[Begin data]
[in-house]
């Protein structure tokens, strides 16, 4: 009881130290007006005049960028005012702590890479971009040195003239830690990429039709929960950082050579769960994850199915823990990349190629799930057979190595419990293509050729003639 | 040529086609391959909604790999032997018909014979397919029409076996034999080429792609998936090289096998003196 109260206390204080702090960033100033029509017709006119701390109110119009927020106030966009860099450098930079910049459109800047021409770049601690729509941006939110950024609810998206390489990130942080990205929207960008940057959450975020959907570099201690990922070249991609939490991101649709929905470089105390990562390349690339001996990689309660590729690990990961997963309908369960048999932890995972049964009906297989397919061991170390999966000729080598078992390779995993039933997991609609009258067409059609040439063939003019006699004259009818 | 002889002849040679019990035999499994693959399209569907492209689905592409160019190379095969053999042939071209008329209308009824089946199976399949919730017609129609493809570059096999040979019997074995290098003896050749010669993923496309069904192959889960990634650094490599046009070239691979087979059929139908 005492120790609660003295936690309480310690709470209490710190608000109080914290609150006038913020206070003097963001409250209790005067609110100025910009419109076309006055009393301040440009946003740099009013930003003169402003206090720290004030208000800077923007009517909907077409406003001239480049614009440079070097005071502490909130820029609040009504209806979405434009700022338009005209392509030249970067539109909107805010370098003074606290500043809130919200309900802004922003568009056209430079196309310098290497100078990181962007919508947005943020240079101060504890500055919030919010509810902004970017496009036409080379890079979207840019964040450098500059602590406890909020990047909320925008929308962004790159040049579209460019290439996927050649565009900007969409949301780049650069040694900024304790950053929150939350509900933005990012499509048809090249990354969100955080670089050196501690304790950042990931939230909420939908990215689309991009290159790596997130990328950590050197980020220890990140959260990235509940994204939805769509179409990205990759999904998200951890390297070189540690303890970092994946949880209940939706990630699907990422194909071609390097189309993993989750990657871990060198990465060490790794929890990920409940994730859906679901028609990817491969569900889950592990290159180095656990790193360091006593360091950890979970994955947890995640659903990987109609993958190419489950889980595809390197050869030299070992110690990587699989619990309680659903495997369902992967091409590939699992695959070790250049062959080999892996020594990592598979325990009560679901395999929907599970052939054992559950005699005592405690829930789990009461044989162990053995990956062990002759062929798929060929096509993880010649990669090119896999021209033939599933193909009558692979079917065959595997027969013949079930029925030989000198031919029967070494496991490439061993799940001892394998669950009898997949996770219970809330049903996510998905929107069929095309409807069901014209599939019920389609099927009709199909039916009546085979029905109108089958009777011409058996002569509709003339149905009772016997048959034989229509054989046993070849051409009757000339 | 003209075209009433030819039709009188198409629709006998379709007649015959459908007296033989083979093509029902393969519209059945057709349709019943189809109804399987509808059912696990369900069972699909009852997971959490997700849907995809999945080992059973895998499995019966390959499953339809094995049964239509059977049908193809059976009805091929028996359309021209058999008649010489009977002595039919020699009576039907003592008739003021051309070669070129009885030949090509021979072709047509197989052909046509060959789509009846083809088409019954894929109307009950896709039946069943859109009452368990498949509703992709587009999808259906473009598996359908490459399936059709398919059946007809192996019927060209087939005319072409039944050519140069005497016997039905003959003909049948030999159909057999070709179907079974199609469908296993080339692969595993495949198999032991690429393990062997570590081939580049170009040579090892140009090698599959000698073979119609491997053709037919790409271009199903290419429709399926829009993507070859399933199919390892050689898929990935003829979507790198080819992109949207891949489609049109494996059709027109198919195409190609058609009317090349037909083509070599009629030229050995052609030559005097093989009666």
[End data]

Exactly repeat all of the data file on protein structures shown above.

[in-house]
């Protein structure tokens, strides 16, 4: 009881130290007006005049960028005012702590890479971009040195003239830690990429039709929960950082050579769960994850199915823990990349190629799930057979190595419990293509050729003639 | 040529086609391959909604790999032997018909014979397919029409076996034999080429792609998936090289096998003196 109260206390204080702090960033100033029509017709006119701390109110119009927020106030966009860099450098930079910049459109800047021409770049601690729509941006939110950024609810998206390489990130942080990205929207960008940057959450975020959907570099201690990922070249991609939490991101649709929905470089105390990562390349690339001996990689309660590729690990990961997963309908369960048999932890995972049964009906297989397919061991170390999966000729080598078992390779995993039933997991609609009258067409059609040439063939003019006699004259009818 | 002889002849040679019990035999499994693959399209569907492209689905592409160019190379095969053999042939071209008329209308009824089946199976399949919730017609129609493809570059096999040979019997074995290098003896050749010669993923496309069904192959889960990634650094490599046009070239691979087979059929139908 005492120790609660003295936690309480310690709470209490710190608000109080914290609150006038913020206070003097963001409250209790005067609110100025910009419109076309006055009393301040440009946003740099009013930003003169402003206090720290004030208000800077923007009517909907077409406003001239480049614009440079070097005071502490909130820029609040009504209806979405434009700022338009005209392509030249970067539109909107805010370098003074606290500043809130919200309900802004922003568009056209430079196309310098290497100078990181962007919508947005943020240079101060504890500055919030919010509810902004970017496009036409080379890079979207840019964040450098500059602590406890909020990047909320925008929308962004790159040049579209460019290439996927050649565009900007969409949301780049650069040694900024304790950053929150939350509900933005990012499509048809090249990354969100955080670089050196501690304790950042990931939230909420939908990215689309991009290159790596997130990328950590050197980020220890990140959260990235509940994204939805769509179409990205990759999904998200951890390297070189540690303890970092994946949880209940939706990630699907990422194909071609390097189309993993989750990657871990060198990465060490790794929890990920409940994730859906679901028609990817491969569900889950592990290159180095656990790193360091006593360091950890979970994955947890995640659903990987109609993958190419489950889980595809390197050869030299070992110690990587699989619990309680659903495997369902992967091409590939699992695959070790250049062959080999892996020594990592598979325990009560679901395999929907599970052939054992559950005699005592405690829930789990009461044989162990053995990956062990002759062929798929060929096509993880010649990669090119896999021209033939599933193909009558692979079917065959595997027969013949079930029925030989000198031919029967070494496991490439061993799940001892394998669950009898997949996770219970809330049903996510998905929107069929095309409807069901014209599939019920389609099927009709199909039916009546085979029905109108089958009777011409058996002569509709003339149905009772016997048959034989229509054989046993070849051409009757000339 | 003209075209009433030819039709009188198409629709006998379709007649015959459908007296033989083979093509029902393969519209059945057709349709019943189809109804399987509808059912696990369900069972699909009852997971959490997700849907995809999945080992059973895998499995019966390959499953339809094995049964239509059977049908193809059976009805091929028996359309021209058999008649010489009977002595039919020699009576039907003592008739003021051309070669070129009885030949090509021979072709047509197989052909046509060959789509009846083809088409019954894929109307009950896709039946069943859109009452368990498949509703992709587009999808259906473009598996359908490459399936059709398919059946007809192996019927060209087939005319072409039944050519140069005497016997039905003959003909049948030999159909057999070709179907079974199609469908296993080339692969595993495949198999032991690429393990062997570590081939580049170009040579090892140009090698599959000698073979119609491997053709037919790409271009199903290419429709399926829009993507070859399933199919390892050689898929990935003829979507790198080819992109949207891949489609049109494996059709027109198919195409190609058609009317090349037909083509070599009629030229050995052609030559005097093989009666």